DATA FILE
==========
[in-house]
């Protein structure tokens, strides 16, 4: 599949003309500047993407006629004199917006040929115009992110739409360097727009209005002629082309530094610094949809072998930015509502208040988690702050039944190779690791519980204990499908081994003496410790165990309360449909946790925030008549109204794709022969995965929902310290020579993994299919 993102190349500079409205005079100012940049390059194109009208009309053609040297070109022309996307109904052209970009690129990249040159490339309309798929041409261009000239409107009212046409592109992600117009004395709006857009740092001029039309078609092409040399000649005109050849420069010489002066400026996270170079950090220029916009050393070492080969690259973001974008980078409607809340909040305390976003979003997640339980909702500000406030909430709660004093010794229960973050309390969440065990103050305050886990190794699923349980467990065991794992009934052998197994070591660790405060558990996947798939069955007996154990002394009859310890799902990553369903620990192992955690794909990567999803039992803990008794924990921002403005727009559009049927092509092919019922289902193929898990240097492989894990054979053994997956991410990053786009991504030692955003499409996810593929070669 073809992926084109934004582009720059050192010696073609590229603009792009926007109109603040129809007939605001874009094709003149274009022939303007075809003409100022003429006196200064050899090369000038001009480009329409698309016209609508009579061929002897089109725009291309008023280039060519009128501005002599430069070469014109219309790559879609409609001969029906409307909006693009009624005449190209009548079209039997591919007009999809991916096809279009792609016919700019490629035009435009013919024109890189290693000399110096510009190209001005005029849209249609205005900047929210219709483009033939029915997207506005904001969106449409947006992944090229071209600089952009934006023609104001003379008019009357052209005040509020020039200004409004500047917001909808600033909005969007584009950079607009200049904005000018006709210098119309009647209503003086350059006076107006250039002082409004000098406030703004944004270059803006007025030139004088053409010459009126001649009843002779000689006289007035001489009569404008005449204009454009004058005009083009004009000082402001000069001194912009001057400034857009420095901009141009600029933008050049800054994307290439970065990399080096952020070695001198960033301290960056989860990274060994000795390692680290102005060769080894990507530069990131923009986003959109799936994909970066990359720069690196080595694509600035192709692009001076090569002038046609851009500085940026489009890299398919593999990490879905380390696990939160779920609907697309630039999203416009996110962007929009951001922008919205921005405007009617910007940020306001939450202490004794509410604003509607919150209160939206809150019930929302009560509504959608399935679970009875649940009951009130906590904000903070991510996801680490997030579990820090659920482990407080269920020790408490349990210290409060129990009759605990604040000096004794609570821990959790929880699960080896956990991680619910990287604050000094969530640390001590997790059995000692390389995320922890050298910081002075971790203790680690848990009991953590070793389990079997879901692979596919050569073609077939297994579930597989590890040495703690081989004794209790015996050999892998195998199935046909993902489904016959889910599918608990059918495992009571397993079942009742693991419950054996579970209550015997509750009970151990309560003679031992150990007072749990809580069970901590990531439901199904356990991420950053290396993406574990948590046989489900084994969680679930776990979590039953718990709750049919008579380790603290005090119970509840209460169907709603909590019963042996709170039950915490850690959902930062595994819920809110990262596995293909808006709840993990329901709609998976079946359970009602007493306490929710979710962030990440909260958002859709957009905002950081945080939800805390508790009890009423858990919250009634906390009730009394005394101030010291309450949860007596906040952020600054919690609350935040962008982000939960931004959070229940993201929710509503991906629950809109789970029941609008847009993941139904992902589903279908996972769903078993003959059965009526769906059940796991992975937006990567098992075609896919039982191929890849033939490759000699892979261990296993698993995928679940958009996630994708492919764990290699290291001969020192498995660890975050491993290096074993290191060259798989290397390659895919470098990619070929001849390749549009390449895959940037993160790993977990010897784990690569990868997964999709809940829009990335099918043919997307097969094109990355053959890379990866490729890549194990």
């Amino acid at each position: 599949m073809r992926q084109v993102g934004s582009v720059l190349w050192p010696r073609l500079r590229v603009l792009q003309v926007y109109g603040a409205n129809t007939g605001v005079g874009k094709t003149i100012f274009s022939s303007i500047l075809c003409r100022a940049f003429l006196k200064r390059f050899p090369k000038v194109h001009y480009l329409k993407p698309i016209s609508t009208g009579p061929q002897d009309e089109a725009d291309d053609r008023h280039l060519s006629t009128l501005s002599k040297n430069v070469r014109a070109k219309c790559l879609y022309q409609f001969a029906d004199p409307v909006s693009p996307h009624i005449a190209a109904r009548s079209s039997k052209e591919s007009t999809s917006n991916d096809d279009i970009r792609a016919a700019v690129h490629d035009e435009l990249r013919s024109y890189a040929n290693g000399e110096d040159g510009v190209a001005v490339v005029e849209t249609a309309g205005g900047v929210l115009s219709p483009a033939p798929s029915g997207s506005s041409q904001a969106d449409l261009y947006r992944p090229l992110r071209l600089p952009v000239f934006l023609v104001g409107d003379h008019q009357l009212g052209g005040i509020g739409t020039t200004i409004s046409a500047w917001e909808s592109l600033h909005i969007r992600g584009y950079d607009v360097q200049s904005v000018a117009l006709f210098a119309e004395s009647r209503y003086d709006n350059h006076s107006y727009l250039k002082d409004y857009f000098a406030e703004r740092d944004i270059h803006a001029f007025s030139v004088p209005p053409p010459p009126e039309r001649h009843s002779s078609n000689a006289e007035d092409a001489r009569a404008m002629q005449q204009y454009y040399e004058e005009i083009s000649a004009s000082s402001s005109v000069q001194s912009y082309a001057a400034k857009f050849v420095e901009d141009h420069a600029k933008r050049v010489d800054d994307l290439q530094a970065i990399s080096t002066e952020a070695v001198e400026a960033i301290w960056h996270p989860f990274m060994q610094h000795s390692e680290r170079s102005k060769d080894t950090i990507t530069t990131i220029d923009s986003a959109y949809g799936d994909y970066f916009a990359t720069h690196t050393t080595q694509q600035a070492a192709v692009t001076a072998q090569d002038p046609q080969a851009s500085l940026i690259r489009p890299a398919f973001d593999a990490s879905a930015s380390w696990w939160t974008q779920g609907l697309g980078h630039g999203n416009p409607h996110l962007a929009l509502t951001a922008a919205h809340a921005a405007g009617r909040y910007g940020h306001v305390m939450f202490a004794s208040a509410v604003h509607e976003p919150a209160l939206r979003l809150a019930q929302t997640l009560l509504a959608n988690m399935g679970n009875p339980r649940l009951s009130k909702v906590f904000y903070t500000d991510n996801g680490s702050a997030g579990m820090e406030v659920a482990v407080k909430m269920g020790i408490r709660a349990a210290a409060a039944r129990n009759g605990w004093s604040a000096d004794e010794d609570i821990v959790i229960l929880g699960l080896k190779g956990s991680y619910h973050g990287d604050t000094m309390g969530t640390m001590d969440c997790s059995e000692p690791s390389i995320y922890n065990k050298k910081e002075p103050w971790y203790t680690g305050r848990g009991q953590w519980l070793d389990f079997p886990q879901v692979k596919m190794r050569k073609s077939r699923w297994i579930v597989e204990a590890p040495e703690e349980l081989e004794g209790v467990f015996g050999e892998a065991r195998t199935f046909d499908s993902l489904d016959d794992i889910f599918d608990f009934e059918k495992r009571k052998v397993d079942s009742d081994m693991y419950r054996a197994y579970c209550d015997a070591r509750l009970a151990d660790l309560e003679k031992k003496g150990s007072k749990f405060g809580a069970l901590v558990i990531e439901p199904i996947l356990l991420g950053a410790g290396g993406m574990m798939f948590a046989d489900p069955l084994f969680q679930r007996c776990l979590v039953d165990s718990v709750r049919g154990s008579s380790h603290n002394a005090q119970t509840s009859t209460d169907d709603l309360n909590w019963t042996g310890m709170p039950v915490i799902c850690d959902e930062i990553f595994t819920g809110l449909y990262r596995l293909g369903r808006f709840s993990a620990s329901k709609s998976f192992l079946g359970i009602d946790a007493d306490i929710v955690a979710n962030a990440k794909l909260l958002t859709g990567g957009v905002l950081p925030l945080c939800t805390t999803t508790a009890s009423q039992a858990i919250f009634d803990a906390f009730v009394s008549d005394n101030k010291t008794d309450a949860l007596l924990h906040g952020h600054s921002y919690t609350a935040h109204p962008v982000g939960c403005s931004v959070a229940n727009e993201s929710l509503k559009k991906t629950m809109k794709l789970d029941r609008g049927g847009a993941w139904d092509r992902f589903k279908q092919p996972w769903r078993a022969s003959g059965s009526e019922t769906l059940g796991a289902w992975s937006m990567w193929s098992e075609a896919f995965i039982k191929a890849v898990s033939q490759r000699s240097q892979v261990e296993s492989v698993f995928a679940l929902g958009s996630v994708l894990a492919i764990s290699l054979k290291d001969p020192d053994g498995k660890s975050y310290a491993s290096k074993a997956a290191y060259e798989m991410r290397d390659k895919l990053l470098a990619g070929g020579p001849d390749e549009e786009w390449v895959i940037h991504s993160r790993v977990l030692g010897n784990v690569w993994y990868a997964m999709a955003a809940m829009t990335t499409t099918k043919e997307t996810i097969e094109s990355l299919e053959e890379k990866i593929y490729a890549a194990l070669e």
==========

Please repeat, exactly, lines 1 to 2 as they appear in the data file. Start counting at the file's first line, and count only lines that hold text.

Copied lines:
[in-house]
């Protein structure tokens, strides 16, 4: 599949003309500047993407006629004199917006040929115009992110739409360097727009209005002629082309530094610094949809072998930015509502208040988690702050039944190779690791519980204990499908081994003496410790165990309360449909946790925030008549109204794709022969995965929902310290020579993994299919 993102190349500079409205005079100012940049390059194109009208009309053609040297070109022309996307109904052209970009690129990249040159490339309309798929041409261009000239409107009212046409592109992600117009004395709006857009740092001029039309078609092409040399000649005109050849420069010489002066400026996270170079950090220029916009050393070492080969690259973001974008980078409607809340909040305390976003979003997640339980909702500000406030909430709660004093010794229960973050309390969440065990103050305050886990190794699923349980467990065991794992009934052998197994070591660790405060558990996947798939069955007996154990002394009859310890799902990553369903620990192992955690794909990567999803039992803990008794924990921002403005727009559009049927092509092919019922289902193929898990240097492989894990054979053994997956991410990053786009991504030692955003499409996810593929070669 073809992926084109934004582009720059050192010696073609590229603009792009926007109109603040129809007939605001874009094709003149274009022939303007075809003409100022003429006196200064050899090369000038001009480009329409698309016209609508009579061929002897089109725009291309008023280039060519009128501005002599430069070469014109219309790559879609409609001969029906409307909006693009009624005449190209009548079209039997591919007009999809991916096809279009792609016919700019490629035009435009013919024109890189290693000399110096510009190209001005005029849209249609205005900047929210219709483009033939029915997207506005904001969106449409947006992944090229071209600089952009934006023609104001003379008019009357052209005040509020020039200004409004500047917001909808600033909005969007584009950079607009200049904005000018006709210098119309009647209503003086350059006076107006250039002082409004000098406030703004944004270059803006007025030139004088053409010459009126001649009843002779000689006289007035001489009569404008005449204009454009004058005009083009004009000082402001000069001194912009001057400034857009420095901009141009600029933008050049800054994307290439970065990399080096952020070695001198960033301290960056989860990274060994000795390692680290102005060769080894990507530069990131923009986003959109799936994909970066990359720069690196080595694509600035192709692009001076090569002038046609851009500085940026489009890299398919593999990490879905380390696990939160779920609907697309630039999203416009996110962007929009951001922008919205921005405007009617910007940020306001939450202490004794509410604003509607919150209160939206809150019930929302009560509504959608399935679970009875649940009951009130906590904000903070991510996801680490997030579990820090659920482990407080269920020790408490349990210290409060129990009759605990604040000096004794609570821990959790929880699960080896956990991680619910990287604050000094969530640390001590997790059995000692390389995320922890050298910081002075971790203790680690848990009991953590070793389990079997879901692979596919050569073609077939297994579930597989590890040495703690081989004794209790015996050999892998195998199935046909993902489904016959889910599918608990059918495992009571397993079942009742693991419950054996579970209550015997509750009970151990309560003679031992150990007072749990809580069970901590990531439901199904356990991420950053290396993406574990948590046989489900084994969680679930776990979590039953718990709750049919008579380790603290005090119970509840209460169907709603909590019963042996709170039950915490850690959902930062595994819920809110990262596995293909808006709840993990329901709609998976079946359970009602007493306490929710979710962030990440909260958002859709957009905002950081945080939800805390508790009890009423858990919250009634906390009730009394005394101030010291309450949860007596906040952020600054919690609350935040962008982000939960931004959070229940993201929710509503991906629950809109789970029941609008847009993941139904992902589903279908996972769903078993003959059965009526769906059940796991992975937006990567098992075609896919039982191929890849033939490759000699892979261990296993698993995928679940958009996630994708492919764990290699290291001969020192498995660890975050491993290096074993290191060259798989290397390659895919470098990619070929001849390749549009390449895959940037993160790993977990010897784990690569990868997964999709809940829009990335099918043919997307097969094109990355053959890379990866490729890549194990």